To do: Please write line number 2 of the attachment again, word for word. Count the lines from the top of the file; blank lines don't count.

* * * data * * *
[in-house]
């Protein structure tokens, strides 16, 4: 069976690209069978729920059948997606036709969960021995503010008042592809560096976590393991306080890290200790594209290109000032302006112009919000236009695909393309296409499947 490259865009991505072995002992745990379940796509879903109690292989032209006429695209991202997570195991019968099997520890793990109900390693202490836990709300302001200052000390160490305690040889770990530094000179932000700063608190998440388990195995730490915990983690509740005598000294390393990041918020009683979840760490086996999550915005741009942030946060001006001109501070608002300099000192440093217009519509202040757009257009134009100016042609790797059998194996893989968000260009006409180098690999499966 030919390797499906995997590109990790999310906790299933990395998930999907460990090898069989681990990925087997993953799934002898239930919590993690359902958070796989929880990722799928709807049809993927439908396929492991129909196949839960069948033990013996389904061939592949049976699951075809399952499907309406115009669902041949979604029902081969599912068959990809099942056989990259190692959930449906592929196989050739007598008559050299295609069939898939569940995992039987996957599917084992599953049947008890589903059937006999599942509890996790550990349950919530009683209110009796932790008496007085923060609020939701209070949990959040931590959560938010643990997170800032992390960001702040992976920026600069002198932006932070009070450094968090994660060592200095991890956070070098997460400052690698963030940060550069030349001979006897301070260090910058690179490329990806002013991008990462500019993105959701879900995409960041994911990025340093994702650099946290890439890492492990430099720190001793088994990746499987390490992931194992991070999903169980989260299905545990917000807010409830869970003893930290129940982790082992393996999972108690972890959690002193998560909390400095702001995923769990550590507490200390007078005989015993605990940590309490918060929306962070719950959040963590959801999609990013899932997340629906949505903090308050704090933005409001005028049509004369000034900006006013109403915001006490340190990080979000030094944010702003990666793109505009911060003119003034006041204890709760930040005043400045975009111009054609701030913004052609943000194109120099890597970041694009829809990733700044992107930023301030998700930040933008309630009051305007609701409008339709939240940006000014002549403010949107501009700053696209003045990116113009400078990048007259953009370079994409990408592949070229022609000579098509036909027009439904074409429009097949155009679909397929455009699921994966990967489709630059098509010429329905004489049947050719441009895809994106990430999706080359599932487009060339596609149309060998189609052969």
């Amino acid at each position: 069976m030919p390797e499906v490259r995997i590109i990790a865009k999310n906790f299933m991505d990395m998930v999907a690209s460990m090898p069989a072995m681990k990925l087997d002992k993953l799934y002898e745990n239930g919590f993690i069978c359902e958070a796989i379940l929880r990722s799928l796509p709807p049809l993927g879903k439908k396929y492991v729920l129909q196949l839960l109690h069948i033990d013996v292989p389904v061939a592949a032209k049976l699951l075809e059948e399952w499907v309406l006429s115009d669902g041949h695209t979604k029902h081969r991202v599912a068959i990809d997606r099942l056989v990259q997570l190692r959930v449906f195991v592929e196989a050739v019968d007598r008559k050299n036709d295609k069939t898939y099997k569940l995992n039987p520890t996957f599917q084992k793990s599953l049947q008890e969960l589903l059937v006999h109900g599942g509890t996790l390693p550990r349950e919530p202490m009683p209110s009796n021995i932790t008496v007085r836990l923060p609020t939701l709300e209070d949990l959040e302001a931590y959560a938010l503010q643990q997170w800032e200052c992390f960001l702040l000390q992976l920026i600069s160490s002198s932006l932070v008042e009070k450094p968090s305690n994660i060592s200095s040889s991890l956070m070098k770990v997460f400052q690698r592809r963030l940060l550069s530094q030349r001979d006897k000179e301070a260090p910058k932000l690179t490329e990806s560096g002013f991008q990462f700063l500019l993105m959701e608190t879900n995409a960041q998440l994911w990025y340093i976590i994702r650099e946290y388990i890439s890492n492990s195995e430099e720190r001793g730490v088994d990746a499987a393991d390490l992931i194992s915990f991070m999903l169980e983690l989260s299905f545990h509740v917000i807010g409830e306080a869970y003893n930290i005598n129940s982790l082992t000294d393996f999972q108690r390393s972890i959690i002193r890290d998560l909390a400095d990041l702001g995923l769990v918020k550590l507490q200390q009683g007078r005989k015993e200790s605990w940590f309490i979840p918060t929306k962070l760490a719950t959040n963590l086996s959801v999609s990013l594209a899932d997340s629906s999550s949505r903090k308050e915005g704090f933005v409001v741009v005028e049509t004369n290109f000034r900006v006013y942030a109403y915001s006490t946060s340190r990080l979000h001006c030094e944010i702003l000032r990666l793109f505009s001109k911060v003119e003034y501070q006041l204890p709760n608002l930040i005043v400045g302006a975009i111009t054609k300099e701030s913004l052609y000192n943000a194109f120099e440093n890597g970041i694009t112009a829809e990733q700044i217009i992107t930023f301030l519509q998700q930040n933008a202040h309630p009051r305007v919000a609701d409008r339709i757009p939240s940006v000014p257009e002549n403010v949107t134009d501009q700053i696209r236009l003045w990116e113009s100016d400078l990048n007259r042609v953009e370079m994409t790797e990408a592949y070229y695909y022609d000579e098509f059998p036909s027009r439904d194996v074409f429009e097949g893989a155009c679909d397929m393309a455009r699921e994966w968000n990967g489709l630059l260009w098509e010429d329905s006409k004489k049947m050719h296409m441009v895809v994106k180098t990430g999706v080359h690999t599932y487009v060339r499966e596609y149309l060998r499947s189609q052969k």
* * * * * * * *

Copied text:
């Protein structure tokens, strides 16, 4: 069976690209069978729920059948997606036709969960021995503010008042592809560096976590393991306080890290200790594209290109000032302006112009919000236009695909393309296409499947 490259865009991505072995002992745990379940796509879903109690292989032209006429695209991202997570195991019968099997520890793990109900390693202490836990709300302001200052000390160490305690040889770990530094000179932000700063608190998440388990195995730490915990983690509740005598000294390393990041918020009683979840760490086996999550915005741009942030946060001006001109501070608002300099000192440093217009519509202040757009257009134009100016042609790797059998194996893989968000260009006409180098690999499966 030919390797499906995997590109990790999310906790299933990395998930999907460990090898069989681990990925087997993953799934002898239930919590993690359902958070796989929880990722799928709807049809993927439908396929492991129909196949839960069948033990013996389904061939592949049976699951075809399952499907309406115009669902041949979604029902081969599912068959990809099942056989990259190692959930449906592929196989050739007598008559050299295609069939898939569940995992039987996957599917084992599953049947008890589903059937006999599942509890996790550990349950919530009683209110009796932790008496007085923060609020939701209070949990959040931590959560938010643990997170800032992390960001702040992976920026600069002198932006932070009070450094968090994660060592200095991890956070070098997460400052690698963030940060550069030349001979006897301070260090910058690179490329990806002013991008990462500019993105959701879900995409960041994911990025340093994702650099946290890439890492492990430099720190001793088994990746499987390490992931194992991070999903169980989260299905545990917000807010409830869970003893930290129940982790082992393996999972108690972890959690002193998560909390400095702001995923769990550590507490200390007078005989015993605990940590309490918060929306962070719950959040963590959801999609990013899932997340629906949505903090308050704090933005409001005028049509004369000034900006006013109403915001006490340190990080979000030094944010702003990666793109505009911060003119003034006041204890709760930040005043400045975009111009054609701030913004052609943000194109120099890597970041694009829809990733700044992107930023301030998700930040933008309630009051305007609701409008339709939240940006000014002549403010949107501009700053696209003045990116113009400078990048007259953009370079994409990408592949070229022609000579098509036909027009439904074409429009097949155009679909397929455009699921994966990967489709630059098509010429329905004489049947050719441009895809994106990430999706080359599932487009060339596609149309060998189609052969």